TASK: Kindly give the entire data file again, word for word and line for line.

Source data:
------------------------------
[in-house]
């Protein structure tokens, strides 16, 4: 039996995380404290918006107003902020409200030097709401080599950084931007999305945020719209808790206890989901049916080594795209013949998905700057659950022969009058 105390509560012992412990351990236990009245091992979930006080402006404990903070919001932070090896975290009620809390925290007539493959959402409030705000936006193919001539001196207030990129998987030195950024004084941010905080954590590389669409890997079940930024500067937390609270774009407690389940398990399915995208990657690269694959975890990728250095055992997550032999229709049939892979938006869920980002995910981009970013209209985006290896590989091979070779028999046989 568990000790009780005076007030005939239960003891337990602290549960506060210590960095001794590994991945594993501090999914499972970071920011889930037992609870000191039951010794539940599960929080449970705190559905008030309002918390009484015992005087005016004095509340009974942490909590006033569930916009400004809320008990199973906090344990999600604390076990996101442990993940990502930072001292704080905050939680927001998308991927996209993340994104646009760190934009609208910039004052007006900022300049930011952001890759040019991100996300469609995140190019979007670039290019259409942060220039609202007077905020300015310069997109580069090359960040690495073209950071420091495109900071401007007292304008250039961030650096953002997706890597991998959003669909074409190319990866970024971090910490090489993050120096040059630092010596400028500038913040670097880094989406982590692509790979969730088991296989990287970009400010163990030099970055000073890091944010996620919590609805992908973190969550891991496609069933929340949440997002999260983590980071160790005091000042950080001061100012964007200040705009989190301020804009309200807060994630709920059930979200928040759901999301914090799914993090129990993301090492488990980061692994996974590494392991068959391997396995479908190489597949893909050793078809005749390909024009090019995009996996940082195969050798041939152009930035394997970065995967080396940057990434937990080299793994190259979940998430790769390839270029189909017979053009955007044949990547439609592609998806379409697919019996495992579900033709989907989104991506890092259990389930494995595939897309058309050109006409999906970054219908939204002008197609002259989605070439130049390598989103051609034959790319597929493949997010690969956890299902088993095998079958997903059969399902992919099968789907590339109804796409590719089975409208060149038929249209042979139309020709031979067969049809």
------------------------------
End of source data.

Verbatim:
[in-house]
């Protein structure tokens, strides 16, 4: 039996995380404290918006107003902020409200030097709401080599950084931007999305945020719209808790206890989901049916080594795209013949998905700057659950022969009058 105390509560012992412990351990236990009245091992979930006080402006404990903070919001932070090896975290009620809390925290007539493959959402409030705000936006193919001539001196207030990129998987030195950024004084941010905080954590590389669409890997079940930024500067937390609270774009407690389940398990399915995208990657690269694959975890990728250095055992997550032999229709049939892979938006869920980002995910981009970013209209985006290896590989091979070779028999046989 568990000790009780005076007030005939239960003891337990602290549960506060210590960095001794590994991945594993501090999914499972970071920011889930037992609870000191039951010794539940599960929080449970705190559905008030309002918390009484015992005087005016004095509340009974942490909590006033569930916009400004809320008990199973906090344990999600604390076990996101442990993940990502930072001292704080905050939680927001998308991927996209993340994104646009760190934009609208910039004052007006900022300049930011952001890759040019991100996300469609995140190019979007670039290019259409942060220039609202007077905020300015310069997109580069090359960040690495073209950071420091495109900071401007007292304008250039961030650096953002997706890597991998959003669909074409190319990866970024971090910490090489993050120096040059630092010596400028500038913040670097880094989406982590692509790979969730088991296989990287970009400010163990030099970055000073890091944010996620919590609805992908973190969550891991496609069933929340949440997002999260983590980071160790005091000042950080001061100012964007200040705009989190301020804009309200807060994630709920059930979200928040759901999301914090799914993090129990993301090492488990980061692994996974590494392991068959391997396995479908190489597949893909050793078809005749390909024009090019995009996996940082195969050798041939152009930035394997970065995967080396940057990434937990080299793994190259979940998430790769390839270029189909017979053009955007044949990547439609592609998806379409697919019996495992579900033709989907989104991506890092259990389930494995595939897309058309050109006409999906970054219908939204002008197609002259989605070439130049390598989103051609034959790319597929493949997010690969956890299902088993095998079958997903059969399902992919099968789907590339109804796409590719089975409208060149038929249209042979139309020709031979067969049809």